Energy & Mass Equation (OCR A Level Physics)

Revision Note

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Lindsay Gilmour



Energy & Mass Equation

  • Einstein showed in his theory of relativity that matter can be considered a form of energy and hence, he proposed:
    • Mass can be converted into energy
    • Energy can be converted into mass

  • This is known as mass-energy equivalence, and can be summarised by the equation:

E = mc2

  • Where:
    • E = energy (J)
    • m = mass (kg)
    • c = the speed of light (m s-1)

  • Some examples of mass-energy equivalence are:
    • The fusion of hydrogen into helium in the centre of the sun
    • The fission of uranium in nuclear power plants
    • Nuclear weapons
    • High-energy particle collisions in particle accelerators

Energy Released in Nuclear Reactions

  • The binding energy is equal to the amount of energy released in forming the nucleus, and can be calculated using:

E = (Δm)c2

  • Where:
    • E = Binding energy released (J)
    • Δm = mass defect (kg)
    • c = speed of light (m s-1)

  • The daughter nuclei produced as a result of both fission and fusion have a higher binding energy per nucleon than the parent nuclei
  • Therefore, energy is released as a result of the mass difference between the parent nuclei and the daughter nuclei

Worked example

Part (a)

Step 1:            Balance the number of protons on each side (bottom number)

92 = (2 × 46) + xnp (where np is the number of protons in c)

xnp = 92 – 92 = 0

Therefore, c must be a neutron

Step 2:            Balance the number of nucleons on each side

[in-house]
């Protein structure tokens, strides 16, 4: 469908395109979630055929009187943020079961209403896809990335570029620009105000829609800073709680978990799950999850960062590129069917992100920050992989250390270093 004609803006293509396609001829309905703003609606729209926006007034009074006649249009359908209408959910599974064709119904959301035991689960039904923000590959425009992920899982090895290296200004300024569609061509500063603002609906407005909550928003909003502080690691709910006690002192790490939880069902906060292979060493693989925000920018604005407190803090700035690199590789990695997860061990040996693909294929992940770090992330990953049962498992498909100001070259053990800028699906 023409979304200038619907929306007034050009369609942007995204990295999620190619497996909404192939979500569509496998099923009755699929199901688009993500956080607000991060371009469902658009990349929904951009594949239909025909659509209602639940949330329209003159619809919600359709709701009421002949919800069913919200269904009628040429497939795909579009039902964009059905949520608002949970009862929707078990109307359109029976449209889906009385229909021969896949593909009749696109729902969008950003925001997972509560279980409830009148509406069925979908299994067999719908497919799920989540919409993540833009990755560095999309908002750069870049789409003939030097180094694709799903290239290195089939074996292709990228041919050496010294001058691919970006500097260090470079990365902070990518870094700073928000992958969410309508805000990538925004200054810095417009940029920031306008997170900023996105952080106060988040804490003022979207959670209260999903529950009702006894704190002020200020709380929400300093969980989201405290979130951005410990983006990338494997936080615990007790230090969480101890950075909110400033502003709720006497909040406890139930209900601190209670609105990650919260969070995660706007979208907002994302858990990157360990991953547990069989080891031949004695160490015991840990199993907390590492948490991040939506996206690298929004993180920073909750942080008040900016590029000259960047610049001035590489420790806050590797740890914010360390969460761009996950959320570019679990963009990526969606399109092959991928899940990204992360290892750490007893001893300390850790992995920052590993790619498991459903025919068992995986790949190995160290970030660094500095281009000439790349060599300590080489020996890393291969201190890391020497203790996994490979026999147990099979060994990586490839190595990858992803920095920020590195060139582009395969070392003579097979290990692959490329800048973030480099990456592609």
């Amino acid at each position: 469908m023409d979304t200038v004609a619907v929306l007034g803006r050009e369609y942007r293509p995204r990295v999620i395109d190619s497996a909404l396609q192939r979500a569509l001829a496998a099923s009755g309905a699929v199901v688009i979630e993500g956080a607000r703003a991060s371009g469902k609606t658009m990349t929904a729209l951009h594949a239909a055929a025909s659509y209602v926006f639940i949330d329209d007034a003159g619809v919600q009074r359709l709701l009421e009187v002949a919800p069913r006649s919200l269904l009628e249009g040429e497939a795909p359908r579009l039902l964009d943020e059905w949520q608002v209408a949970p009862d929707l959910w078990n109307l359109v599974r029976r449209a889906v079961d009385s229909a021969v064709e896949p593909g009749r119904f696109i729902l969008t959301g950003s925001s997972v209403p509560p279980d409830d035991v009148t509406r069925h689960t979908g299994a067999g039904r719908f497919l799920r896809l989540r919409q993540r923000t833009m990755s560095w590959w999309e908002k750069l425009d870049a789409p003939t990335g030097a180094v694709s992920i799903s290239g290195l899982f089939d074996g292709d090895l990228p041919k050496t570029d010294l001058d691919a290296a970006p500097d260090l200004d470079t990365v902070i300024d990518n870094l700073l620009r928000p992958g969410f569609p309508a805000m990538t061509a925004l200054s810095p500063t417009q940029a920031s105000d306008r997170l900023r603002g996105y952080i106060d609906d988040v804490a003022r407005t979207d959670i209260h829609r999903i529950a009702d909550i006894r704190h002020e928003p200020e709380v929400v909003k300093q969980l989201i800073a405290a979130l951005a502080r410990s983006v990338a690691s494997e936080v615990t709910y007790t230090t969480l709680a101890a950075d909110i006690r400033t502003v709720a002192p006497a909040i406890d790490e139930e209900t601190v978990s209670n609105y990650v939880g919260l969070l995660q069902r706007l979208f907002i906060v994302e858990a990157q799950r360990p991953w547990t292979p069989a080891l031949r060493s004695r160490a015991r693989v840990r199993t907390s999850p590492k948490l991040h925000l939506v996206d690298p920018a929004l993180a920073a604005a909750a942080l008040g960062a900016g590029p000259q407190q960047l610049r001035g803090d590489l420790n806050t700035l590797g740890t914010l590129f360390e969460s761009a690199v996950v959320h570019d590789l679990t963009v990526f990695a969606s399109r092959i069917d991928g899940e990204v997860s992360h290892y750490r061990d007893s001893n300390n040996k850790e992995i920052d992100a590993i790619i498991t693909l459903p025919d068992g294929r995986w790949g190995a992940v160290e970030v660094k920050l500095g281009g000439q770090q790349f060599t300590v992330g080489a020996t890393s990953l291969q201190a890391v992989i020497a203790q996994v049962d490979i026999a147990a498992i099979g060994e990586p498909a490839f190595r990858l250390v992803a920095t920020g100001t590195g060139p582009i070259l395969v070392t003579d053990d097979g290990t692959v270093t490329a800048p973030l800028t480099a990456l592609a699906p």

235 + 1 = (2 × 116) + x

x = 235 + 1 – 232 = 4

Therefore, 4 neutrons are generated in the reaction

Part (b)

Step 1:            Find the binding energy of each nucleus

Total binding energy of each nucleus = Binding energy per nucleon × Mass number

Binding energy of 95Sr = 8.74 × 95 = 830.3 MeV

Binding energy of 139Xe = 8.39 × 139 = 1166.21 MeV

Binding energy of 235U = 7.60 × 235 = 1786 MeV

Step 2:            Calculate the difference in energy between the products and reactants

Energy released in reaction 1 = ESr + EXe – EU

Energy released in reaction 1 = 830.3 + 1166.21 – 1786

Energy released in reaction 1 = 210.5 MeV

Part (c)

    • Since reaction 1 releases more energy than reaction 2, its end products will have a higher binding energy per nucleon
      • Hence, they will be more stable

    • This is because the more energy is released, the further it moves up the graph of binding energy per nucleon against nucleon number (A)
      • Since at high values of A, binding energy per nucleon gradually decreases with A

    • Nuclear reactions will tend to favour the more stable route, therefore, reaction 1 is more likely to happen

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Lindsay Gilmour

Author: Lindsay Gilmour

Lindsay graduated with First Class Honours from the University of Greenwich and earned her Science Communication MSc at Imperial College London. Now with many years’ experience as a Head of Physics and Examiner for A Level and IGCSE Physics (and Biology!), her love of communicating, educating and Physics has brought her to Save My Exams where she hopes to help as many students as possible on their next steps.

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